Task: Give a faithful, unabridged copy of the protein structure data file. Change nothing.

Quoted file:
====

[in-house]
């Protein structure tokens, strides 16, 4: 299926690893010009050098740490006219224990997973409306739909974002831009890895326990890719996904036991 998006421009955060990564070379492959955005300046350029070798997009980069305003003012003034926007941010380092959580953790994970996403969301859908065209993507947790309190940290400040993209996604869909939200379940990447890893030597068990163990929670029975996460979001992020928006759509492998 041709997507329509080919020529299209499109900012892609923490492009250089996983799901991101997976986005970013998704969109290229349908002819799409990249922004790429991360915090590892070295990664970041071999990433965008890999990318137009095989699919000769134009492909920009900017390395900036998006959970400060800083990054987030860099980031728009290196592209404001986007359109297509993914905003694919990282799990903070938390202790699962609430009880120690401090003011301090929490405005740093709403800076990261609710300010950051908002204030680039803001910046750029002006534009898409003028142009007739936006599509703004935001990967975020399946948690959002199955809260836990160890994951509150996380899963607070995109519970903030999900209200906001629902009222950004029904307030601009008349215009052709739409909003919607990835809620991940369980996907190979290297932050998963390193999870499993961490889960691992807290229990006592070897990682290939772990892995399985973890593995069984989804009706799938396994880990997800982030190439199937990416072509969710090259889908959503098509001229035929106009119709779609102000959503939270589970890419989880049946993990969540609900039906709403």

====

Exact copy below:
[in-house]
């Protein structure tokens, strides 16, 4: 299926690893010009050098740490006219224990997973409306739909974002831009890895326990890719996904036991 998006421009955060990564070379492959955005300046350029070798997009980069305003003012003034926007941010380092959580953790994970996403969301859908065209993507947790309190940290400040993209996604869909939200379940990447890893030597068990163990929670029975996460979001992020928006759509492998 041709997507329509080919020529299209499109900012892609923490492009250089996983799901991101997976986005970013998704969109290229349908002819799409990249922004790429991360915090590892070295990664970041071999990433965008890999990318137009095989699919000769134009492909920009900017390395900036998006959970400060800083990054987030860099980031728009290196592209404001986007359109297509993914905003694919990282799990903070938390202790699962609430009880120690401090003011301090929490405005740093709403800076990261609710300010950051908002204030680039803001910046750029002006534009898409003028142009007739936006599509703004935001990967975020399946948690959002199955809260836990160890994951509150996380899963607070995109519970903030999900209200906001629902009222950004029904307030601009008349215009052709739409909003919607990835809620991940369980996907190979290297932050998963390193999870499993961490889960691992807290229990006592070897990682290939772990892995399985973890593995069984989804009706799938396994880990997800982030190439199937990416072509969710090259889908959503098509001229035929106009119709779609102000959503939270589970890419989880049946993990969540609900039906709403």